In these thirty-one years of presence in Mongolia, you, dear priests, consecrated persons and pastoral workers, have embarked upon a wide variety of charitable initiatives, which absorb much of your energy and reflect the merciful face of Christ the Good Samaritan. This is, in a sense, your calling card, and it has made you respected and esteemed for the numerous benefits provided to many people in various fields: from social assistance and education, to health care and the promotion of culture. I encourage you to continue along this path, which has proved so fruitful and beneficial for the beloved Mongolian people, with gestures of love and acts of charity.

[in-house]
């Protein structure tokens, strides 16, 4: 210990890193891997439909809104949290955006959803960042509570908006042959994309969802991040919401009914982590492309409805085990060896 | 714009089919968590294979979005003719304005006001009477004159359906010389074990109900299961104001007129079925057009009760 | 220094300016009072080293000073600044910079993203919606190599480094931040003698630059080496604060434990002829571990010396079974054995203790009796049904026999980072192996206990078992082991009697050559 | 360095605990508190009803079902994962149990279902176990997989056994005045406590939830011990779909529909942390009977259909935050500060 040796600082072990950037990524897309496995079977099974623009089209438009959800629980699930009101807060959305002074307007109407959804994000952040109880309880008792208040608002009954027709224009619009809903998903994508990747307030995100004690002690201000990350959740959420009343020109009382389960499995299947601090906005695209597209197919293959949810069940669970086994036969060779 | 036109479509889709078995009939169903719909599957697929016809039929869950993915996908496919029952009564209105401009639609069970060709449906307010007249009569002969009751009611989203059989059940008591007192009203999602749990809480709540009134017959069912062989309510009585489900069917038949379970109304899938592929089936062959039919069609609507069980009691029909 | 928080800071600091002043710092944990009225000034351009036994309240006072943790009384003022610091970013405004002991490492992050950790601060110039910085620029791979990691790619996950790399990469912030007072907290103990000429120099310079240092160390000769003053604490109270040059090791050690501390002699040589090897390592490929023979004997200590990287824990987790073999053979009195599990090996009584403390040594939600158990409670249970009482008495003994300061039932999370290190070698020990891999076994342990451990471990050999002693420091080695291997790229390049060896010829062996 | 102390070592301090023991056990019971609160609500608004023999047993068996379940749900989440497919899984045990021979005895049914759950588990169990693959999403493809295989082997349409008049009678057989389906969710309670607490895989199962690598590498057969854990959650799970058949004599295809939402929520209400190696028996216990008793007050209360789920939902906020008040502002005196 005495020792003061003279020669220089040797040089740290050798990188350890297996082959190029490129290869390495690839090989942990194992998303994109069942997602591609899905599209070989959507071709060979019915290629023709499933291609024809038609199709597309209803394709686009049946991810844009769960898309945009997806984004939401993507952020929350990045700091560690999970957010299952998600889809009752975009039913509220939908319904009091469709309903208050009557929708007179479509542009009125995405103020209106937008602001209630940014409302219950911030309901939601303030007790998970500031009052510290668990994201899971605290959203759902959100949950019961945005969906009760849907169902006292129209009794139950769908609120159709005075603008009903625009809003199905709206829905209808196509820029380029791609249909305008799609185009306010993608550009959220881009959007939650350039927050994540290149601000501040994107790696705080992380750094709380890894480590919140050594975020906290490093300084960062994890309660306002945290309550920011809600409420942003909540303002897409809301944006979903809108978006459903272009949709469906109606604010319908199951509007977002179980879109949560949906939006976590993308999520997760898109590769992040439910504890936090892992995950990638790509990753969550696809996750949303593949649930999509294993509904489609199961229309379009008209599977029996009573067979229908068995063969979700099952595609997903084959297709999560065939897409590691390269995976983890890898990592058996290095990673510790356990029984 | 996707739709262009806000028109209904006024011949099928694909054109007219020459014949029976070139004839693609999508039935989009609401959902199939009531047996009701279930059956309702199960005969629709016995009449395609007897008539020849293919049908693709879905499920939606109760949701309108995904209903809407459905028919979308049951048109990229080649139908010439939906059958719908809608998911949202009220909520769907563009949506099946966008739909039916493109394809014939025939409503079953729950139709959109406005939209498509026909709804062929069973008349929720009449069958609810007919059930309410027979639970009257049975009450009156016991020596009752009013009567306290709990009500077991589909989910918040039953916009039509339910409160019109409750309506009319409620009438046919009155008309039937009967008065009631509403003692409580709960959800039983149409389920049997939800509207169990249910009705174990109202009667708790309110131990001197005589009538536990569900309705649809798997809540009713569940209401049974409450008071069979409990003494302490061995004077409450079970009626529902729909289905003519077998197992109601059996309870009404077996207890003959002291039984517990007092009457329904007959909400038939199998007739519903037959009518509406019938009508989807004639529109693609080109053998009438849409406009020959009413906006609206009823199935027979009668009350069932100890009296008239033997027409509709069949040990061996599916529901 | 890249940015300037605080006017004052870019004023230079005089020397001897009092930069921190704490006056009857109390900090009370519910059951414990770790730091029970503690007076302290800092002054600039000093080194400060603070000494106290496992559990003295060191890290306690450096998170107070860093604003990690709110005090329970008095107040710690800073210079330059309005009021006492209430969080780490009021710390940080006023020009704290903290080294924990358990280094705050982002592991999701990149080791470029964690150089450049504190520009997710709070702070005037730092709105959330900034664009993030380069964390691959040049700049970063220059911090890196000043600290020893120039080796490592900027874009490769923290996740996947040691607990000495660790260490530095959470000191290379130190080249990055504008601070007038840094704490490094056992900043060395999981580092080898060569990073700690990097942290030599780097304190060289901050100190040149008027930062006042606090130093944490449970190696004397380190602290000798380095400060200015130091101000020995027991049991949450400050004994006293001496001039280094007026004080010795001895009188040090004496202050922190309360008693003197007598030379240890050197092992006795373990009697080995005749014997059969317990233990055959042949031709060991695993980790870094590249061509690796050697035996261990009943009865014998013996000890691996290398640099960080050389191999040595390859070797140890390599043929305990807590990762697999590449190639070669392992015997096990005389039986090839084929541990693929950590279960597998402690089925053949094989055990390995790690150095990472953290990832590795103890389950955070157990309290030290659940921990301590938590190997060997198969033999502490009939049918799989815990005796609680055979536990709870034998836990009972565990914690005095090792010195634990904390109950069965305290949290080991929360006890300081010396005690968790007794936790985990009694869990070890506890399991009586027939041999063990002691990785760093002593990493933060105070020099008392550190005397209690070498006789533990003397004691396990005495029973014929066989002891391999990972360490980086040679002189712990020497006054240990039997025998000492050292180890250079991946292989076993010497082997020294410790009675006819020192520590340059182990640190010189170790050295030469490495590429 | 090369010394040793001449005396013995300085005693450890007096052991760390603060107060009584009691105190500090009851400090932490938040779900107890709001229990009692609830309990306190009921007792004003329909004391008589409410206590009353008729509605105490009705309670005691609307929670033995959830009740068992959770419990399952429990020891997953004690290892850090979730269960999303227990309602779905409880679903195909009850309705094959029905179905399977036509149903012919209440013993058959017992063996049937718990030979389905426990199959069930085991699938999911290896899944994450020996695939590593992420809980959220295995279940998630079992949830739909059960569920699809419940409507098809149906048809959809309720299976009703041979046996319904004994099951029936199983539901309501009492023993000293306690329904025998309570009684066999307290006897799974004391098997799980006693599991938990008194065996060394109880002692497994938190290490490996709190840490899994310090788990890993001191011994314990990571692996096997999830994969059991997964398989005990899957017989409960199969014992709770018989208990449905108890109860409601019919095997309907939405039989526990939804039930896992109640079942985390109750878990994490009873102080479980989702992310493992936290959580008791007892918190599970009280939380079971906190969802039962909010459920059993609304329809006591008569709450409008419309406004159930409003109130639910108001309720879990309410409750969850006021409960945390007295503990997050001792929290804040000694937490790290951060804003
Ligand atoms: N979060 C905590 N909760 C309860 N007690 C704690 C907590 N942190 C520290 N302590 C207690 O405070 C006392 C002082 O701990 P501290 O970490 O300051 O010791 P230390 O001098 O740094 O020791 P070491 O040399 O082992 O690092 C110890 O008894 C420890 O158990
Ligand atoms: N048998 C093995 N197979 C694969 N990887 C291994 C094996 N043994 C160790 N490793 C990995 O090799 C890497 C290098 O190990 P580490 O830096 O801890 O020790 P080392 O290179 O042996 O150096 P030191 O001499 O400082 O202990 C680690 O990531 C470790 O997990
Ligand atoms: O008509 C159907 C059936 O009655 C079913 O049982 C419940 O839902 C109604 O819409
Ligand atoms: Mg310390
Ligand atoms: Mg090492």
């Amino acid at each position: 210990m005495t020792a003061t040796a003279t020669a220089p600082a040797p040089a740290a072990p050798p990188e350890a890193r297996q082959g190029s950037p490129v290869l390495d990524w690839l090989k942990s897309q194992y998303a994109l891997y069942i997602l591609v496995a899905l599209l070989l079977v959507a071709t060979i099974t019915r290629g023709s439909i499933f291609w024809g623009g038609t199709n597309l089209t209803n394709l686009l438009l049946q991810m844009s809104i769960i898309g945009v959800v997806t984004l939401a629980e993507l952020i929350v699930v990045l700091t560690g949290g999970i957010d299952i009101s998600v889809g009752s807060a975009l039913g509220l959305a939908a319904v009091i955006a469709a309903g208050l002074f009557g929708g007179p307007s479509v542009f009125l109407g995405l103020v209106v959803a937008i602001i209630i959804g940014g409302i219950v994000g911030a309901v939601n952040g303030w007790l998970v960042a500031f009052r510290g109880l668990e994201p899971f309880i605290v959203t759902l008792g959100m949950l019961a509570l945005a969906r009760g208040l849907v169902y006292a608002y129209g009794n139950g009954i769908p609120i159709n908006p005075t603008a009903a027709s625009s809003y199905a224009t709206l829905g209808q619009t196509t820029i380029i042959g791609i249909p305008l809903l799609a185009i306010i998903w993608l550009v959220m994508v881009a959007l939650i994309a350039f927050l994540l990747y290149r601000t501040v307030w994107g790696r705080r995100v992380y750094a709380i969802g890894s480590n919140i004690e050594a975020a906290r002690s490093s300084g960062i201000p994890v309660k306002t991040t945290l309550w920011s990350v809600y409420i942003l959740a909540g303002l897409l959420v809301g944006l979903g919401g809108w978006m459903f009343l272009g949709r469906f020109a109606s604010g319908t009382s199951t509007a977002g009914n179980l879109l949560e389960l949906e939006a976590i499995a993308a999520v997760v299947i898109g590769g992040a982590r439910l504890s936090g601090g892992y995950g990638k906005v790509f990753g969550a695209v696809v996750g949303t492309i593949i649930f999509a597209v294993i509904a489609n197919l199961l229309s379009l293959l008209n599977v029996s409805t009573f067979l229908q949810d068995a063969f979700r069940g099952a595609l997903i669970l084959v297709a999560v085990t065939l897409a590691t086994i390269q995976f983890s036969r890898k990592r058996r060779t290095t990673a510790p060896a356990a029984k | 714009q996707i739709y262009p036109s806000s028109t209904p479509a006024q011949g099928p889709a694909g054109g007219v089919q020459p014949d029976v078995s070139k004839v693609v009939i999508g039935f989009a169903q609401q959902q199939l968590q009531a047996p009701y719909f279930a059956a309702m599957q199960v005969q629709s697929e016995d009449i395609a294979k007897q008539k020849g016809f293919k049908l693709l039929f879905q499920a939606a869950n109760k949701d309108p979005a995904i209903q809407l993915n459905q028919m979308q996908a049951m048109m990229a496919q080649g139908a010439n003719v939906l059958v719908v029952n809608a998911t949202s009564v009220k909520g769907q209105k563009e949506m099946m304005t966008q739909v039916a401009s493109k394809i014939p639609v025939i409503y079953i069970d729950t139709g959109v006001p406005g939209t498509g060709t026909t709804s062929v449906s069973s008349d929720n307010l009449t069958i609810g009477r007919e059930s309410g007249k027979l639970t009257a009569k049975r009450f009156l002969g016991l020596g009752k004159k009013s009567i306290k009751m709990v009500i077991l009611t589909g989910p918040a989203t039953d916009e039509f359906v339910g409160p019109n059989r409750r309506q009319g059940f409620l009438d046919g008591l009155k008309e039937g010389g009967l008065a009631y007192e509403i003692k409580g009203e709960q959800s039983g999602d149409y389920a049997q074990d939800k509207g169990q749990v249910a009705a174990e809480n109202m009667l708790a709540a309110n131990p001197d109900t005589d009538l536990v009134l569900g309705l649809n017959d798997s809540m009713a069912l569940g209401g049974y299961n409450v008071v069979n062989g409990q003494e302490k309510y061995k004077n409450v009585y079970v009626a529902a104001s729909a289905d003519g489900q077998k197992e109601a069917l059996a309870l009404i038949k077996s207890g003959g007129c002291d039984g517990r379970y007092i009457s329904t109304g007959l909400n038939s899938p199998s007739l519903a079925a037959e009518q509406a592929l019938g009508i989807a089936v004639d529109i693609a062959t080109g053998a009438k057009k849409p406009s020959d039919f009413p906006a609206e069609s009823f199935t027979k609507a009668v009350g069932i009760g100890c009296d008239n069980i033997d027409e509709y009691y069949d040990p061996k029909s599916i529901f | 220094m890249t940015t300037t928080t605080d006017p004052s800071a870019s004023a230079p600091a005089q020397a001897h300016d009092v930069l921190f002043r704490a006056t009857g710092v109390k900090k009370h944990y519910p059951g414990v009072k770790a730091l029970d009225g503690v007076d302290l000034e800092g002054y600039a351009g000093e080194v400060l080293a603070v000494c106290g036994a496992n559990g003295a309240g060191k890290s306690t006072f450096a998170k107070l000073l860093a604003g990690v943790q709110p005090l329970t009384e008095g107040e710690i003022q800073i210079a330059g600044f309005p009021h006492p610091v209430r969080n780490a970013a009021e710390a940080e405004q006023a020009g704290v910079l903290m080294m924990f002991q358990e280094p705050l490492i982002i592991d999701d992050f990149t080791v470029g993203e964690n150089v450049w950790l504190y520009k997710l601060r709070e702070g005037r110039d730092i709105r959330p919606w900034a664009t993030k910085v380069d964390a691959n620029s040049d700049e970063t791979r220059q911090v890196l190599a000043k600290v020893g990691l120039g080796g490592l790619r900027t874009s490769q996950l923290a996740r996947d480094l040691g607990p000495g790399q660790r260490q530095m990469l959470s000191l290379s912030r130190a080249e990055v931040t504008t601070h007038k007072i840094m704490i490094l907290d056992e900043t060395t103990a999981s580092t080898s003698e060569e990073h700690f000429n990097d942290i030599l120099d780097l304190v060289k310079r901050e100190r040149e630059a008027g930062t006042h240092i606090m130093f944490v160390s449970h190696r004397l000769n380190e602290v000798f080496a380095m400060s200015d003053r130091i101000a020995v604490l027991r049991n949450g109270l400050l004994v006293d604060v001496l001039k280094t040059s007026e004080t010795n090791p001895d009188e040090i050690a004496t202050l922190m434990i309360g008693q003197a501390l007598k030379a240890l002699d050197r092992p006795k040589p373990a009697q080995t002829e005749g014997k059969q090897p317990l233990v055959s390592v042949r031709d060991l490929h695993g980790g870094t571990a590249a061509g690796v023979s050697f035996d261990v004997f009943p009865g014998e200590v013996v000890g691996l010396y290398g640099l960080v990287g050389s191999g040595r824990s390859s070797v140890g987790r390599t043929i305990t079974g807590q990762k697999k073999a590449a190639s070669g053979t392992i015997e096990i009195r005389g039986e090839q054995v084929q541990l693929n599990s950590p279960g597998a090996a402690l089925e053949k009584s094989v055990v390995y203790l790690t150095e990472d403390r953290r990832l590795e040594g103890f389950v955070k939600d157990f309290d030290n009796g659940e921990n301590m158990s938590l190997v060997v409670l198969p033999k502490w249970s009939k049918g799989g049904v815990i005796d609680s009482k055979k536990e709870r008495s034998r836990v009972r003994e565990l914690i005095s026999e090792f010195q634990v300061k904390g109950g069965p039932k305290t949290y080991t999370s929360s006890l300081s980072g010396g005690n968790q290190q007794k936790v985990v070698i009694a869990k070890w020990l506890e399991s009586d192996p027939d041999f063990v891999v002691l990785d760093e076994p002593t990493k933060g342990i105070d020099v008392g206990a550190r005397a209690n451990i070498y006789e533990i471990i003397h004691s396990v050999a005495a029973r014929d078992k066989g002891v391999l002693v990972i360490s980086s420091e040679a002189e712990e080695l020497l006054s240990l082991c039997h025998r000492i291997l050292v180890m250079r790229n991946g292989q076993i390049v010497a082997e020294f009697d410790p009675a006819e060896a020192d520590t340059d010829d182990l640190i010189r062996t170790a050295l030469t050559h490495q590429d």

At the same time, I urge you to taste and see the Lord, to keep returning to that original “gaze” from which everything began. Otherwise, our strength will fail and our pastoral work will risk becoming an empty delivery of services, a roster of duties that end up inducing only weariness and frustration. Yet when we remain in contact with the face of Christ, seeking him in the Scriptures and contemplating Him in silent adoration before the tabernacle, we come to see Him in the faces of those we serve and experience an interior joy that, even amid hardship, brings peace to our hearts. This is what we need, today and always: not people who run around, busy and distracted, carrying out projects but also at times appearing resentful about a life that is surely not easy. Instead, a Christian is one who is capable of Adoration, worshiping in silence. And then, out of this Adoration springs activity. Yet, do not forget Adoration. We have somewhat lost the meaning of Adoration in this pragmatic century: do not forget to adore and, from Adoration, to act. We need to return to the source, to the face of Jesus and to “taste” His presence, for He is our treasure (cf. Matthew 13:44), the pearl of great price for which it is worth spending everything (cf. Matthew 13:45-46). Our Mongolian brothers and sisters, who have a keen sense of the sacred and — as is typical here in Asia — an ancient and complex religious history, look for your witness and can recognize if it is genuine. This is a testimony that you must give, because the Gospel does not grow through proselytizing, the Gospel grows through bearing witness.